In this paper, a divide-and-conquer approach is proposed to solve the Large-Scale Capacitated Arc Routing Problem (LSCARP) more effectively. Instead of considering the problem as a whole, the proposed approach adopts the Cooperative Co- evolution (CC) framework to decompose it into smaller ones and solve them separately. An effective decomposition scheme called the Route Distance Grouping (RDG) is developed to decompose the problem. Its merit is twofold: Firstly, it employs the route information of the best-so-far solution, so that the quality of the decomposition is upper bounded by that of the best-so-far solution. Thus, it can keep improving the decomposition by updating the best-so-far solution during the search. Secondly, it defines a distance between routes, based on which the potentially better decompositions can be identified. Therefore, RDG is able to obtain promising decompositions and focus the search on the promising regions of the vast solution space. Experimental studies verified the efficacy of RDG on the instances with a large number of tasks and tight capacity constraints, where it managed to obtain significantly better results than its counterpart without decomposition in a much shorter time. Furthermore, the best- known solutions of the EGL-G LSCARP instances were much improved.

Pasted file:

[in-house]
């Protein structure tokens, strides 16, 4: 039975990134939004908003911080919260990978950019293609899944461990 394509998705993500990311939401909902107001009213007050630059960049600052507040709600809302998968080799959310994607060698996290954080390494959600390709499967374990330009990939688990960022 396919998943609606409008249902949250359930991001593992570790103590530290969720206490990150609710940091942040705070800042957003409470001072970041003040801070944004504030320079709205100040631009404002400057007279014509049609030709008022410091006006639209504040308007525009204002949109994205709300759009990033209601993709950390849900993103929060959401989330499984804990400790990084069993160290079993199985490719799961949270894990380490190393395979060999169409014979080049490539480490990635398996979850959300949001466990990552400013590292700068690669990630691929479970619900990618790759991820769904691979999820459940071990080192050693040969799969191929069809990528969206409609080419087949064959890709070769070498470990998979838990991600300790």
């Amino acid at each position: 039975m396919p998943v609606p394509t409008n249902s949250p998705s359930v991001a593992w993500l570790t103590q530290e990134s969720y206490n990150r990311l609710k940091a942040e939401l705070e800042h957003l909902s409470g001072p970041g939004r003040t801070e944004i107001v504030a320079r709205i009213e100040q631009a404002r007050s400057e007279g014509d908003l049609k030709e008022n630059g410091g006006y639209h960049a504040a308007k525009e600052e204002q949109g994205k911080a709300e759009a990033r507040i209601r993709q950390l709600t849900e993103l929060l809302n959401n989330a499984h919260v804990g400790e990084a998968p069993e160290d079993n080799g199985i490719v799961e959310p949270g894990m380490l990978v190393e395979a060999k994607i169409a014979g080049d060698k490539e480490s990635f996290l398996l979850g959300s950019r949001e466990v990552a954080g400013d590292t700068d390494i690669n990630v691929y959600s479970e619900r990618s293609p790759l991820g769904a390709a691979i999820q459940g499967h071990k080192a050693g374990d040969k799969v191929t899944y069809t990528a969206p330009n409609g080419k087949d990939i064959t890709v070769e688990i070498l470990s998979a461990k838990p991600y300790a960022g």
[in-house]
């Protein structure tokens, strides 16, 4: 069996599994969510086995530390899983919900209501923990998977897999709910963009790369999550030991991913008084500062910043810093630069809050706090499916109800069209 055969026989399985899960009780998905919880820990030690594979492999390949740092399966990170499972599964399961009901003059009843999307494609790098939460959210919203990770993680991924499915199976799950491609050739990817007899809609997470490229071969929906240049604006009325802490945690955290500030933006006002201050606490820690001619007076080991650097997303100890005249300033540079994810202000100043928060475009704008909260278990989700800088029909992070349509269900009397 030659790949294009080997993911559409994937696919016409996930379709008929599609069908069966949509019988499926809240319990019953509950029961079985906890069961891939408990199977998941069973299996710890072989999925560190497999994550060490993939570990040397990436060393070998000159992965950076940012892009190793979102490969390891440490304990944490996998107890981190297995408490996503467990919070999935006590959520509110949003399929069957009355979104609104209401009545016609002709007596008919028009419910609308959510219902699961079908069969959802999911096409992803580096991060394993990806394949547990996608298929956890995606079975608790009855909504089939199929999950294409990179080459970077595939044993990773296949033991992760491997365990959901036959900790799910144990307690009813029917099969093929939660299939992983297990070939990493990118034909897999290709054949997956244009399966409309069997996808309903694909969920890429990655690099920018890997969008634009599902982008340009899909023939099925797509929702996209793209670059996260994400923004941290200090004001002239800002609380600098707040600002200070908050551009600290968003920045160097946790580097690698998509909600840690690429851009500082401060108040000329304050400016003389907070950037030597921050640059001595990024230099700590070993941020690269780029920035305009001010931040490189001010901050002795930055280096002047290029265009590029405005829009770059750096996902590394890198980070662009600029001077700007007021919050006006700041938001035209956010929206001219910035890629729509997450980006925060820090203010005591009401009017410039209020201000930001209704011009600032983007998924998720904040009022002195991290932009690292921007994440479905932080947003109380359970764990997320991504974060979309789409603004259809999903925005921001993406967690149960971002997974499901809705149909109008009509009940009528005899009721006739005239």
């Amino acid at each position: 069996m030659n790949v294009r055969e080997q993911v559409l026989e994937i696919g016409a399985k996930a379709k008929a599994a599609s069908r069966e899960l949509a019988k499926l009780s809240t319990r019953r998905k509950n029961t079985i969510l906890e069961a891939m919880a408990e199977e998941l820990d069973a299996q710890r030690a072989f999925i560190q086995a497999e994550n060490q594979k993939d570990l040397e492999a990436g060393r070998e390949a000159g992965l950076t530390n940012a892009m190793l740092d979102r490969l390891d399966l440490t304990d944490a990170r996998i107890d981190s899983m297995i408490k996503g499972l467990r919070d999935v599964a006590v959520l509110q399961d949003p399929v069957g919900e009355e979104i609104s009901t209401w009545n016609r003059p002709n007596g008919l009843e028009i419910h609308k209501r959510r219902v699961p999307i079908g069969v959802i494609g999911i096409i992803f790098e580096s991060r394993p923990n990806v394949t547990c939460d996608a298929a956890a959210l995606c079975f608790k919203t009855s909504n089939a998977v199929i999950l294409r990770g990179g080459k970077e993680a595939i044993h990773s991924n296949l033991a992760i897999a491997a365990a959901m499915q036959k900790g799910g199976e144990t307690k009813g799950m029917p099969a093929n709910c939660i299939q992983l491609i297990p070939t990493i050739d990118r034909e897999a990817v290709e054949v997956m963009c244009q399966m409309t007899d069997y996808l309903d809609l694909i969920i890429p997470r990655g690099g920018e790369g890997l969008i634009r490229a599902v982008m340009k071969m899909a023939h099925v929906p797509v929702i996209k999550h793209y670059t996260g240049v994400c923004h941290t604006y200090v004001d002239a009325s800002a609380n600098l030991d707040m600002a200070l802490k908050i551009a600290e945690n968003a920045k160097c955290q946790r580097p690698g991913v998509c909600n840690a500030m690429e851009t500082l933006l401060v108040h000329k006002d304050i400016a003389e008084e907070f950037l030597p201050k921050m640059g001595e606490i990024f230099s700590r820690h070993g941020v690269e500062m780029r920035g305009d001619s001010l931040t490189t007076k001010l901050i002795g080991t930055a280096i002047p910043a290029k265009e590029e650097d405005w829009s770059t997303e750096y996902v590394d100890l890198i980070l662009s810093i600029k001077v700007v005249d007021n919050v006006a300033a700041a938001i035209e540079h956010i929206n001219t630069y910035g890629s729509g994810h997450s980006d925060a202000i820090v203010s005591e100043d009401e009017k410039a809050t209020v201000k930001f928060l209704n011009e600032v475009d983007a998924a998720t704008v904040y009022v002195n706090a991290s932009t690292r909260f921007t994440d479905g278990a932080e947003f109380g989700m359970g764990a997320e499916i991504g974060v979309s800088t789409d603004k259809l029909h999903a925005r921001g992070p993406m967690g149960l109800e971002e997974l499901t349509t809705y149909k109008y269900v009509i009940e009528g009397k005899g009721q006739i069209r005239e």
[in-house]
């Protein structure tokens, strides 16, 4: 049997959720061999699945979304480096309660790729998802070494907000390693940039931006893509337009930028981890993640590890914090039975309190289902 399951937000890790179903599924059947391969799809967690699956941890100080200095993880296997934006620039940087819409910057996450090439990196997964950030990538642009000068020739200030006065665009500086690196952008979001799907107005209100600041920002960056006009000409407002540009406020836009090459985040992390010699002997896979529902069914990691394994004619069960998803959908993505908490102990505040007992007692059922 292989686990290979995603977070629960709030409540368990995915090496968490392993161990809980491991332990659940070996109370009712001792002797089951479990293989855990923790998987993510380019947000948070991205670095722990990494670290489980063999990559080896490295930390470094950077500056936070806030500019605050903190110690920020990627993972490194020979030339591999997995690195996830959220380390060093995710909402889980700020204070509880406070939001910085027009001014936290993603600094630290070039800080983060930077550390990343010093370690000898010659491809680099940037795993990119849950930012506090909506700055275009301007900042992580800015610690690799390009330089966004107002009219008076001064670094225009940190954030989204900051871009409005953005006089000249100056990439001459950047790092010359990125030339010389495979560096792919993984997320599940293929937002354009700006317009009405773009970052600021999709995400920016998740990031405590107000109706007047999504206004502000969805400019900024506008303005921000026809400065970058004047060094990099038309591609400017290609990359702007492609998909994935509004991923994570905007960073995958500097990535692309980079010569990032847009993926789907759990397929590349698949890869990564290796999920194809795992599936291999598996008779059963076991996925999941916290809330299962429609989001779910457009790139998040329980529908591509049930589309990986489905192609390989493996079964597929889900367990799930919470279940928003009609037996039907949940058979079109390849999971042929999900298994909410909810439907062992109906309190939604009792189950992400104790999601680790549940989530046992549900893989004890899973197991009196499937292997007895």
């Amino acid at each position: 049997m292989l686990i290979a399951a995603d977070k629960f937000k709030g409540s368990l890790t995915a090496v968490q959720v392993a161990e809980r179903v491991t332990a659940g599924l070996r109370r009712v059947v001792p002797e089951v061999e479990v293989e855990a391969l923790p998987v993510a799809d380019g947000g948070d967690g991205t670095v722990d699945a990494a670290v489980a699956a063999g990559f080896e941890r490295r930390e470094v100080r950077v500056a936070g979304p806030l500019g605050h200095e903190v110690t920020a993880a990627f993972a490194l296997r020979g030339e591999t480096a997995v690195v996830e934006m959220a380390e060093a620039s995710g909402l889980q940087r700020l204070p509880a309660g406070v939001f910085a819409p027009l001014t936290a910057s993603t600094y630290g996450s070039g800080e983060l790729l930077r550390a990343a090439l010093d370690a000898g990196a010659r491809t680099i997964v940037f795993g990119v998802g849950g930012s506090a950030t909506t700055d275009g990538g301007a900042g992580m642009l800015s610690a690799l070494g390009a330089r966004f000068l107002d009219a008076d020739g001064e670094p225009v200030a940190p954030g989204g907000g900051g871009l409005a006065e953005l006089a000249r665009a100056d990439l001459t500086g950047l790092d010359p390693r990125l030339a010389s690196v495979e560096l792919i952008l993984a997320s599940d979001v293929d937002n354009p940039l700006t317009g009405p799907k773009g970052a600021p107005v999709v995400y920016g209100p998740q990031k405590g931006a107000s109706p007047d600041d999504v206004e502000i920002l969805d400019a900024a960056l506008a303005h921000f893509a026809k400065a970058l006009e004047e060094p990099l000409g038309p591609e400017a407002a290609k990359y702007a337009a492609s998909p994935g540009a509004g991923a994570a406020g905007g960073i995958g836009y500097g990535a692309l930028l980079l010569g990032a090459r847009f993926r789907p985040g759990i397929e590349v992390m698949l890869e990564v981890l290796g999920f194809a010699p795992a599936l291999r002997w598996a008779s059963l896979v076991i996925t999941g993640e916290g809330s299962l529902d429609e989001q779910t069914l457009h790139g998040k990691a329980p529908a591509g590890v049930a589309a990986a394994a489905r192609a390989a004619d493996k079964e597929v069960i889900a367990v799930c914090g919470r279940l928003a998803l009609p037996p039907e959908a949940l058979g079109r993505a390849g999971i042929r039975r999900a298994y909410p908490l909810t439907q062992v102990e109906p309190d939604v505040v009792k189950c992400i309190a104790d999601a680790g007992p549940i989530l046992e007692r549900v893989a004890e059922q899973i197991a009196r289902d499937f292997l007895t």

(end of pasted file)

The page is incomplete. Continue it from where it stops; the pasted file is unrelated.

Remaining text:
The capacitated arc routing problem (CARP) is a challenging combinatorial optimization problem with many real-world applications, e.g., salting route optimization and fleet management. There have been many attempts at solving CARP using heuristic and meta-heuristic approaches, including evolutionary algorithms. However, almost all such attempts formulate CARP as a single-objective problem although it usually has more than one objective, especially considering its real-world applications. This paper studies multiobjective CARP (MO-CARP). A new memetic algorithm (MA) called decomposition-based MA with extended neighborhood search (D-MAENS) is proposed. The new algorithm combines the advanced features from both the MAENS approach for single-objective CARP and multiobjective evolutionary optimization. Our experimental studies have shown that such combination outperforms significantly an off-the-shelf multiobjective evolutionary algorithm, namely nondominated sorting genetic algorithm II, and the state-of-the-art multiobjective algorithm for MO-CARP (LMOGA). Our work has also shown that a specifically designed multiobjective algorithm by combining its single-objective version and multiobjective features may lead to competitive multiobjective algorithms for multiobjective combinatorial optimization problems.